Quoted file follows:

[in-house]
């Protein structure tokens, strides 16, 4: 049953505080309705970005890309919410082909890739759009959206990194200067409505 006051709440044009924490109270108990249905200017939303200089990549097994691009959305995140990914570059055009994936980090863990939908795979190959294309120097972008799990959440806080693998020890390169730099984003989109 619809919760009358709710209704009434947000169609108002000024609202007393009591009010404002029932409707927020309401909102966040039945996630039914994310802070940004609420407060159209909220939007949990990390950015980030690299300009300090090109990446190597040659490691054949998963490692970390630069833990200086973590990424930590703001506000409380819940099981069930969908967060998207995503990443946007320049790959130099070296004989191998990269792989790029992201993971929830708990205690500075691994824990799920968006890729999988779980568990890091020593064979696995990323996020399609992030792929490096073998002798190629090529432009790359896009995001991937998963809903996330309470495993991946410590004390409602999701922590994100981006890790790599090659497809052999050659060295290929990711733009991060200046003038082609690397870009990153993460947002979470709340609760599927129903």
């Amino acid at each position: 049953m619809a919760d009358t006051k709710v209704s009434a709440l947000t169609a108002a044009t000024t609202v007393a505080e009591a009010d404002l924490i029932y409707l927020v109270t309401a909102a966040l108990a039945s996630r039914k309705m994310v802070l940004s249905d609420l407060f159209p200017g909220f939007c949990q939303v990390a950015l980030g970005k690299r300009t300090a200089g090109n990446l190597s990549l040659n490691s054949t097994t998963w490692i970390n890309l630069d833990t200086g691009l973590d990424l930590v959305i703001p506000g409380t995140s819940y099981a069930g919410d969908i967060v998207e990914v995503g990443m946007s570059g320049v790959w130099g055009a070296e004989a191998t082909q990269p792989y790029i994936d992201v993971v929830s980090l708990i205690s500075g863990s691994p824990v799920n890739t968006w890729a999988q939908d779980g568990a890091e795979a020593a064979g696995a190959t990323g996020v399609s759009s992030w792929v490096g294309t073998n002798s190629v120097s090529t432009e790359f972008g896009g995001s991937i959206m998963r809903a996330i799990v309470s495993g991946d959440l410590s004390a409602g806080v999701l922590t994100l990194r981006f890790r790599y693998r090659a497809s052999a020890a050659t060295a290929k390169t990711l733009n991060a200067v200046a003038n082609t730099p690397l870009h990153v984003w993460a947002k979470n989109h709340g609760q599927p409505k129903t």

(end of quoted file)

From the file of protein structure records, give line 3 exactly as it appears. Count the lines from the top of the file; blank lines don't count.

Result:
């Amino acid at each position: 049953m619809a919760d009358t006051k709710v209704s009434a709440l947000t169609a108002a044009t000024t609202v007393a505080e009591a009010d404002l924490i029932y409707l927020v109270t309401a909102a966040l108990a039945s996630r039914k309705m994310v802070l940004s249905d609420l407060f159209p200017g909220f939007c949990q939303v990390a950015l980030g970005k690299r300009t300090a200089g090109n990446l190597s990549l040659n490691s054949t097994t998963w490692i970390n890309l630069d833990t200086g691009l973590d990424l930590v959305i703001p506000g409380t995140s819940y099981a069930g919410d969908i967060v998207e990914v995503g990443m946007s570059g320049v790959w130099g055009a070296e004989a191998t082909q990269p792989y790029i994936d992201v993971v929830s980090l708990i205690s500075g863990s691994p824990v799920n890739t968006w890729a999988q939908d779980g568990a890091e795979a020593a064979g696995a190959t990323g996020v399609s759009s992030w792929v490096g294309t073998n002798s190629v120097s090529t432009e790359f972008g896009g995001s991937i959206m998963r809903a996330i799990v309470s495993g991946d959440l410590s004390a409602g806080v999701l922590t994100l990194r981006f890790r790599y693998r090659a497809s052999a020890a050659t060295a290929k390169t990711l733009n991060a200067v200046a003038n082609t730099p690397l870009h990153v984003w993460a947002k979470n989109h709340g609760q599927p409505k129903t």